Saturday, March 24, 2007

Three on the Bunch

A new place worth mentioning:

Cheap, chill and perfect post-shopping hangout. Perfect for tired feet and tired cards. If the mood takes you, downstairs are a cat cafe (Chococat Café), and a manga store.

Chicken Caesar - not bad, but if fake crunchy bacon bits annoy you avoid it. Ingredients are fresh, although I didn't expect 'grilled chicken' to be panfried chicken. Oh well. Didn't taste too bad.

Take it as contemporary soy-sauce western in a comfortably decked out space with decent views of Kowloon.
(This photo courtesy of

Three on the Bunch
5/F Parmanand House
51-52 Haiphong Road (corner Lock Road)
Tsim Sha Tsui
Hong Kong
Tel: 2739 3982

Localization of the palate (as well as my brain) - Three coffees

Work is driving me nuts, but fortunately in this world, there are restaurants and their trusty accomplice, food, that provide either a source of relaxation (when the eatery and company are good) or of release (when it's bad and I can rant on and on and on about it).

As usual, I've been having lots of coffee, but I've been trying to make each cuppa more worthwhile than merely feeding my addiction by having them in different places. None warrant a return trip (except KK merely because of its proximity to work...!)

Sad but true (L-R): A HK$40 mediocre latte from Sit n Read Cafe; passable caffe latte from Caffé Habitu, the self-proclaimed expert in coffee; an unexpectedly decent coffee from KK while I sat until I wanted to re-enter the fluro-glow jailhouse that they try to call an office.

Sit n Read Café
3/F 506 Lockhart Road
Causeway Bay
Hong Kong

Caffé Habitu (multiple locations)
G/F Hutchison House
Hong Kong

Krispy Kreme (multiple locations)
B/F Times Square
Causeway Bay
Hong Kong

Saturday, March 10, 2007

Crossing Shenzhen

As you may or may not know, the vibrant city of Shenzhen ("vibrant" is a very polite way of saying loud, crowded, with not much regard for the law by 99% of its inhabitants) is a short train ride away from Hong Kong. I go quite often, not to join my fellow womenfolk to buy replica handbags, but to eat.

Shenzhen is a peculiar place, thirty years ago it was just another scruffy village, but now, it's been crowned a "Special Economic Zone" which basically means it's been flooded with all kinds of business and has a bubbling, gushing economy, fueled as much by multinationals as sketchy massage parlours.

Wages here are much higher, so restaurants have been able to attract excellent chefs from all over the country, meaning you can pretty much find very decent food from any province in China.

This weekend, we tried a place serving Chao Zhou (or Chiu Chow) food. Chao Zhou is in Southern China, close to a river (Pearl River?) so there's lots of seafood (or shall I say, river-food?). They're famous for their cold/room-temp tapas-like dishes that we call 打冷 (da2 leng3) in Chinese, such as cold crab. As with most Chao Zhou restaurants, they had a counter up front to display/serve these small dishes, as well as 'samples' of hot pot dishes. They also have a small menu for staples (e.g. rice, noodles) and vegetables.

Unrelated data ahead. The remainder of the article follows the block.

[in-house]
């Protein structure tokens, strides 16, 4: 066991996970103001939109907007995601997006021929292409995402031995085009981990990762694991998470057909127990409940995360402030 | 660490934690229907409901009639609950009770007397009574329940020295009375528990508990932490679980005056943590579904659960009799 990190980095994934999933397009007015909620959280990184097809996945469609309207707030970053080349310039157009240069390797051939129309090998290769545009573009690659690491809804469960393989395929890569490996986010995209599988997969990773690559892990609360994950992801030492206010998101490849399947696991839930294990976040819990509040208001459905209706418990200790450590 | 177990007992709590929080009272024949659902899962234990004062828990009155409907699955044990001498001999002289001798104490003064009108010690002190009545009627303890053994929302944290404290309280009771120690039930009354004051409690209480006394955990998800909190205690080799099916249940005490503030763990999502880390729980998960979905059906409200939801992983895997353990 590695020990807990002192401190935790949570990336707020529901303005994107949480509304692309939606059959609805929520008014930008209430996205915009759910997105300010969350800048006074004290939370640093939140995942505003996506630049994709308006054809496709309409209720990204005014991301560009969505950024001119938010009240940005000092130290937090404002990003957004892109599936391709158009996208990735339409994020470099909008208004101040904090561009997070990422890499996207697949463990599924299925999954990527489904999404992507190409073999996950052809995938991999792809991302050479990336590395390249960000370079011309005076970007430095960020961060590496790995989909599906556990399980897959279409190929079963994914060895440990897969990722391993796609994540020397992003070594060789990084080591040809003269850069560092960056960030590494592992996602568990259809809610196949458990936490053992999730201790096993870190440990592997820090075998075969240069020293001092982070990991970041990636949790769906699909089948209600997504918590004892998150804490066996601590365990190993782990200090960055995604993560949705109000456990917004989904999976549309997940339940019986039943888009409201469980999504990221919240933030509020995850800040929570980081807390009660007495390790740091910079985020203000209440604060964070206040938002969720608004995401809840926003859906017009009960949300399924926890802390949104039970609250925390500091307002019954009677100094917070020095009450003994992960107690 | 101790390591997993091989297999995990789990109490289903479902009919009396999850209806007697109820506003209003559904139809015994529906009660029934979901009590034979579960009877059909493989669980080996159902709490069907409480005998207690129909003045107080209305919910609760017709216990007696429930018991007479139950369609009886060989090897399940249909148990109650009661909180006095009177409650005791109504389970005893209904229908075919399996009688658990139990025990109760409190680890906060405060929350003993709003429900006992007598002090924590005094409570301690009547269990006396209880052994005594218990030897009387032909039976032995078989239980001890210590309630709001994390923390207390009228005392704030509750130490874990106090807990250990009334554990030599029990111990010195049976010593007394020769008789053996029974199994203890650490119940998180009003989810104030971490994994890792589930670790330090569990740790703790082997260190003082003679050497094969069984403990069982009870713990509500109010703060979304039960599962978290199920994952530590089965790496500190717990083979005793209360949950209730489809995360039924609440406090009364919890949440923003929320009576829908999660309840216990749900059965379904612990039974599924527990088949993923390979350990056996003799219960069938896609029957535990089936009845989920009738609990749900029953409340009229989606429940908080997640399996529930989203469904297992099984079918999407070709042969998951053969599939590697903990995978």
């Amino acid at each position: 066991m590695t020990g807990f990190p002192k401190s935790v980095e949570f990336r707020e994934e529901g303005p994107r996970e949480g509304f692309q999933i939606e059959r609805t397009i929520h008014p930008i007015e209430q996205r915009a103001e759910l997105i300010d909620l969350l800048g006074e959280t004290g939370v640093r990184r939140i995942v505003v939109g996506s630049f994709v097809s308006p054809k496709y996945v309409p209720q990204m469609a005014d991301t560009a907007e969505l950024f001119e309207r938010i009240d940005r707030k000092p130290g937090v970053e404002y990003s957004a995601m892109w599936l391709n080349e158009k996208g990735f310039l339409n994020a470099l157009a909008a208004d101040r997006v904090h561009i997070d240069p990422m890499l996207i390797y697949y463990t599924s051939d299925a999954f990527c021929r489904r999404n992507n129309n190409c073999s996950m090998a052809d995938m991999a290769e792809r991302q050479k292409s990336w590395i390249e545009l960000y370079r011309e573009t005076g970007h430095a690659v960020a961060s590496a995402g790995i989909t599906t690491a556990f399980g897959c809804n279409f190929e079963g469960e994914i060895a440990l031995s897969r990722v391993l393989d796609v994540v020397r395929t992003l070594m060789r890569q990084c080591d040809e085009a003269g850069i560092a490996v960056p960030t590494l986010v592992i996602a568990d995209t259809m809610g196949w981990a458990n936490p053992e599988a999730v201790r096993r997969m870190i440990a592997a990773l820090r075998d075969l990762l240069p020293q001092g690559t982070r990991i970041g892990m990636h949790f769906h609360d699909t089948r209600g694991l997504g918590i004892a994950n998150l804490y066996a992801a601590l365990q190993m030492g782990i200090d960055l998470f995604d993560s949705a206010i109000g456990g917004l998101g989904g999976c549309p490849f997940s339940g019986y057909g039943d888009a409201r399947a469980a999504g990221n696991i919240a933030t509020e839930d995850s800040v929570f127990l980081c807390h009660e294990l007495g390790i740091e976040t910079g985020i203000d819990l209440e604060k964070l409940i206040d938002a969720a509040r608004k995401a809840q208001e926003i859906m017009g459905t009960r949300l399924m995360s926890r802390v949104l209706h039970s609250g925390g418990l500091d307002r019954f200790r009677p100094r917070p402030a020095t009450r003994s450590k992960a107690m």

As you can see, presentation isn't exactly their forte.

Stir fried gai larn (aka Chinese broccolli) with salt-preserved fish. The vegies were more thinly sliced than usual, allowing the stalks to cook at around the same time as the leaves. So crisp you can feel the fierceness of the wok (in Chinese it's called 鍋氣).

Lamb hot pot with dried herbs. Lamb and these medicinal herbs are supposed to have a warming effect on the body, hence perfect for winter. Dishes like these make me wonder what kind of lamb they use - because these little morcels get simmered and simmered and simmered and yet remain tender and juicy all the way.

The much less appetizing interiors

The next morning, we went and had yum cha at the notorious Dan Gui Xuan in Lo Wu Commercial Centre (huge, shabby mall, replicas galore). It's almost impossible to get a seat here without waiting and hassling the servicepeople for at least half an hour. The food is pretty good - not excellent, but it's the best bet by far if you've got a shopping day planned in this maze of a mall. Service is sloppy, but their taro (purple) and egg yolk & custard buns (white) can probably help calm you down when the tea just fails to arrive hot.


Tuesday, March 06, 2007

Wyndham Week - Finds, Frog Face Fish, Dragon-i

Not much time to write about each of these, so just a brief summary. I happened to visit three places on the same stretch of Wyndham Street a week (or was it two?) ago. All were decent.

Finds isn't new, and it's success in the competitive LKF/Soho area has its décor, drinks and, believe it or not, food, to thank. The food is best described as Scandinavian and is reasonably priced for the district. Mains are about HKD250 and it's located in the swanky Hotel LKF, which also houses the hip Azure that I mentioned earlier.

Frog Face Fish is a newcomer to the Wyndham scene serving seafood/fish. Prices are slightly less than Finds, making it even more hip-pocket friendly given that they serve marine life. The menu is quite small, and some items weren't available (why? season? newly opened?), although they did have some specials. Somehow I think the lack of menu items were to force people to get the specials. Cheeky.

Dragon-i is no stranger to the clubbers amongst us, but ever been there for a dim-sum lunch? The space is actually quite suited for a chill yum cha session, and while the food isn't excellent, it's decent, and you can eat your heart out at lunch for only HKD128 and enjoy an elevated view of the buzzing soon-to-be-all-restaurant street.

2/F LKF Tower
33 Wyndham St
Hong Kong
Tel: +852 2522 9318

Frog Face Fish
G/F 43-55 Wyndham St
Hong Kong
Tel: +852 2869 8535